Chapter 5: Privacy and Confidentiality

5.1 Privacy

[YOUR CLINIC NAME] has very high standards for privacy and confidentiality and has adopted most of the guidelines recommended by the Doctors of BC.

Physicians are governed by the professional requirements in the Canadian Medical Association Code of Ethics. Code of Ethics items 31 to 37 address privacy and confidentiality.

[YOUR CLINIC NAME] is bound by the Personal Information Protection Act (PIPA).

The ten principles for protecting privacy in [YOUR CLINIC NAME] are:

  1. Be Accountable – we are responsible for personal information we collect.
  2. Identify Purpose – we need to ensure that there is a purpose to every piece of information we collect.
  3. Obtain Consent – Personal information should not be collected, used, or disclosed without the prior knowledge and consent of the patient, subject to limited exceptions.  Consent may be implied or expressly given, and may be given in writing or verbally.
  4. Limit Collection - We should collect only the minimum personal information necessary to fulfill stated purposes.
  5. Limit Use, Disclosure, and Retention – We must use and disclose personal information in accordance with the purposes given to the patient.
  6. Maintain Accuracy – Patient information must be kept accurate, up-to-date, and as complete as necessary to fulfill stated purposes.
  7. Employ Safeguards – We have safeguards in place to protect personal information against risks such as loss, theft, unauthorized access and disclosure, copying, use, or alteration.
  8. Be Open and Transparent – We inform patients about the personal information we collect and store, the purposes for which it is used, the persons to whom it is disclosed, and how an individual may access it.
  9. Provide Access – Patients are entitled to access their personal information to ensure its accuracy and completeness, and to identify to whom it was disclosed, subject to certain exceptions.  We charge an administrative fee for printing out or transferring patient records.
  10. Permit Recourse – Patients can challenge our compliance with these principles through our complaints process.

The full set of Doctors of BC Privacy Toolkit providing details on each of these principles can be found here. The Privacy Toolkit was significantly updated in 2017, and provides significant resources including, basics, guidelines, FAQs, forms, tools and videos.

The following sections highlight policies adopted by [YOUR CLINIC NAME].

 

5.2 Privacy Officer 

[The Practice Manager] serves as the privacy officer at [YOUR CLINIC NAME], and is accountable to the Medical Director.

The Privacy Officer is responsible for ensuring that the practice’s privacy policy and procedures are fully implemented and working effectively.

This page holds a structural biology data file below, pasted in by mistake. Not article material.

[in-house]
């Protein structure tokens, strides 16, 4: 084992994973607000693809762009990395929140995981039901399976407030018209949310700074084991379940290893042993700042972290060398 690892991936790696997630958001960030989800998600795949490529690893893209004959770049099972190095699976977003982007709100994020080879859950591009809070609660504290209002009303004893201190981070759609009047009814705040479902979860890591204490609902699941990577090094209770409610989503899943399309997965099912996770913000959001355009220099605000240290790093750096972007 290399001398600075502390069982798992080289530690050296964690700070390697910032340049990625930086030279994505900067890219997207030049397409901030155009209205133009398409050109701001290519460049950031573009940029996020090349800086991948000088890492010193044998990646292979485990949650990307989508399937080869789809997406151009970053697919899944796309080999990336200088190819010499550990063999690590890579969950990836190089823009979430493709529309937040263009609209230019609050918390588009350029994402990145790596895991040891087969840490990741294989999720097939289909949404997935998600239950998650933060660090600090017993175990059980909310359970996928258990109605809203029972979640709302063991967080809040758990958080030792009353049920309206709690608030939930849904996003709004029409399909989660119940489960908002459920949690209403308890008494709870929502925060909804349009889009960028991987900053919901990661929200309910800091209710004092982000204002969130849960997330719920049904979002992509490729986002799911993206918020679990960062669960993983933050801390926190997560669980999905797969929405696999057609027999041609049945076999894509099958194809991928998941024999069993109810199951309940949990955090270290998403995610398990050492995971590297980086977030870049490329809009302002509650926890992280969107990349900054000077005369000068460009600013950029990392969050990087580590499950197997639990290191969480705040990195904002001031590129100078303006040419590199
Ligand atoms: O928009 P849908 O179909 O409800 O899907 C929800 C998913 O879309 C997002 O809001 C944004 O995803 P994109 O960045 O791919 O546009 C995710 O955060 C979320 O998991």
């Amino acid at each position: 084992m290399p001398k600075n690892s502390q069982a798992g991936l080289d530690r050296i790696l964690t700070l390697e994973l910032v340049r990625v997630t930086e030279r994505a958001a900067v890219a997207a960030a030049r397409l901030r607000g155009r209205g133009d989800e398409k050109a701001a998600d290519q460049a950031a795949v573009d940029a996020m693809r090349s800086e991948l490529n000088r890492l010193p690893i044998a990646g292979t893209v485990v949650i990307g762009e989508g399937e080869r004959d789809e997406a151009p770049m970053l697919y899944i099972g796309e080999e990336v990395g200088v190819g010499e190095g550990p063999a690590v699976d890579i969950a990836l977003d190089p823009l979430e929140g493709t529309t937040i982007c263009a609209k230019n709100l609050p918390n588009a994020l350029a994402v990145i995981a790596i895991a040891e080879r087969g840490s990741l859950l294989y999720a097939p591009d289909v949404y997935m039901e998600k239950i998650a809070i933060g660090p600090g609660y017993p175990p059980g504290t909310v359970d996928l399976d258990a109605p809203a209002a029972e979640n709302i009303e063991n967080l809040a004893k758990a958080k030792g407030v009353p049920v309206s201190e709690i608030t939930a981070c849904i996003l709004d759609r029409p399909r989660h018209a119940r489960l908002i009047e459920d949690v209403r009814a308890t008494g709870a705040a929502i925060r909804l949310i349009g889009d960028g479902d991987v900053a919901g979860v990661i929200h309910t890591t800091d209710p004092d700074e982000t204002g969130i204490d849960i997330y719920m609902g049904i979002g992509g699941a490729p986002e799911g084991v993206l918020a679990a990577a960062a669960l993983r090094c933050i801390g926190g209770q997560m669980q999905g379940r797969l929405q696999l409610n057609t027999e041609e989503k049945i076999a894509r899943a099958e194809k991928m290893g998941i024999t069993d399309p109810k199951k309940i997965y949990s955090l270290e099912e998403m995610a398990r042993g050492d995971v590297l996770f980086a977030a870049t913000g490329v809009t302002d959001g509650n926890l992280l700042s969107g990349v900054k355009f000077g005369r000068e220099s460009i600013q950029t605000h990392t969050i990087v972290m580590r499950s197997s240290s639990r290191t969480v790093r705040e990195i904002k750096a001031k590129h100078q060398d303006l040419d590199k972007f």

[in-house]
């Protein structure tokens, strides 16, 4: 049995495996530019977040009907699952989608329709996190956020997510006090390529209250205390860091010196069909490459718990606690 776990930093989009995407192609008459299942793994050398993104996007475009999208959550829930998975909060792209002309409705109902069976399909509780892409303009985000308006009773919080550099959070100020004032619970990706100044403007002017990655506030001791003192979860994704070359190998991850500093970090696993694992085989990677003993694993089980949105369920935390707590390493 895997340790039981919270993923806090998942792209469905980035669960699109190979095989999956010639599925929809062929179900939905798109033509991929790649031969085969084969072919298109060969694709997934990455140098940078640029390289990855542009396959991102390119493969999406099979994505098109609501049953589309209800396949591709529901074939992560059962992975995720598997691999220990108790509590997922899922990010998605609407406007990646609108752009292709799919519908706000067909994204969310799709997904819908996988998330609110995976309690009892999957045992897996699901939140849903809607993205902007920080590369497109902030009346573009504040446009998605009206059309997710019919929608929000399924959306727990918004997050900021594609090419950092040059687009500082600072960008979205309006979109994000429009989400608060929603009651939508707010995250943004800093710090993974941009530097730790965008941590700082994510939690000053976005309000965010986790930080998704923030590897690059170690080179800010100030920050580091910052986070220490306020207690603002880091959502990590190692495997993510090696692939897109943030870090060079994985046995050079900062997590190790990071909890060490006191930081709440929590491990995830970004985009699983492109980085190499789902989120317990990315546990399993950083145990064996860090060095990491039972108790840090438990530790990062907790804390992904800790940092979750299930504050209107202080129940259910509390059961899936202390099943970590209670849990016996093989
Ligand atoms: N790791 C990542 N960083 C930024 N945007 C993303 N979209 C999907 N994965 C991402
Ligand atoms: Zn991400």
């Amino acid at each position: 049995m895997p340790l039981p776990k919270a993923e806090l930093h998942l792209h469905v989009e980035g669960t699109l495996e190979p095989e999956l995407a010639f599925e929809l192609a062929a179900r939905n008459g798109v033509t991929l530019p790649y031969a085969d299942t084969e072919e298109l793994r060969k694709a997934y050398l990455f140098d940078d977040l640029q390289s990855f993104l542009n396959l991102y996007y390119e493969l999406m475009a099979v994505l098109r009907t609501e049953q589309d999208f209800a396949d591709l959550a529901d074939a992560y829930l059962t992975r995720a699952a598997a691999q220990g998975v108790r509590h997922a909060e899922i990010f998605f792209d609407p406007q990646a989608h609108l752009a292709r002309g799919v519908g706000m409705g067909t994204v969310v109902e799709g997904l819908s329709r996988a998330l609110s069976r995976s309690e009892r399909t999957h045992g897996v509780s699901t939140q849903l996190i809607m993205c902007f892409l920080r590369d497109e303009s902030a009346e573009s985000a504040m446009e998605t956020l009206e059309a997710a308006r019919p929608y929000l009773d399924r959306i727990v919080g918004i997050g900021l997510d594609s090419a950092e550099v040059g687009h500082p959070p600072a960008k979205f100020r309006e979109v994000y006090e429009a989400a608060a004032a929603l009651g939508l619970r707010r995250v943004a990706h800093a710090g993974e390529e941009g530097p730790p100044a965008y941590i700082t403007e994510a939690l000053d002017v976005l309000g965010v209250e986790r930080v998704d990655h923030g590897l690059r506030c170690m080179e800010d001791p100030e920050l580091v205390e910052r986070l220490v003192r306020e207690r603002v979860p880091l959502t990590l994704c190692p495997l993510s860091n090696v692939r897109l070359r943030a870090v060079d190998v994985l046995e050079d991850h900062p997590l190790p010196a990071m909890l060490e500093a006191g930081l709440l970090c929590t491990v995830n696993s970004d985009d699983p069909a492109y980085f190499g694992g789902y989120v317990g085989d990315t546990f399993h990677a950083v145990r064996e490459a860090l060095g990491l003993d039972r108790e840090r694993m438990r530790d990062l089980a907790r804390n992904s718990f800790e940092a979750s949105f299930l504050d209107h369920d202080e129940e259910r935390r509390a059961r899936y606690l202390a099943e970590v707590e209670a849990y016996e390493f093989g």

Key functions of the Privacy Officer include the following: 

  • Developing and implementing policies and procedures to protect personal information.  
  • Educating employees about privacy and security.
  • Ensuring that confidentiality agreements are signed.  
  • Answering patients’ questions about PIPA.  
  • Responding to inquiries, complaints, and privacy breaches.  
  • Responding to patients’ requests for access.  
  • Overseeing the office’s privacy compliance.

 

5.3 Privacy Policy Notice

[YOUR CLINIC NAME]’s privacy policy is publicly available and can be found on the clinic website. The privacy policy states:

An example, based on the template available in the Privacy Toolkit, under the “Tools” tab.

 

5.4 Confidentiality Agreements

All confidentiality agreement forms are found on the Doctors of BC Privacy Toolkit under the “Forms” tab at this link

5.4.1 Staff

Before having access to patients’ confidential medical records, all staff must read and sign a confidentiality agreement. This agreement states that employees will not disclose medical information without written consent from the patient, and that employees will only have access to patient medical information when it is pertinent to their job. All medical records and information are opened on a need-to-know basis only.  

Employees who fail to comply with these terms will face disciplinary action, which may include termination of access, termination of employment, withdrawal of privileges, termination of contract, and/or professional sanctions.

5.4.2 Third Parties

Any contractor in the clinic such as information technology providers must read and sign a confidentiality agreement for Third Parties.

 

5.5 Responding to Patient Requests to Access Personal Information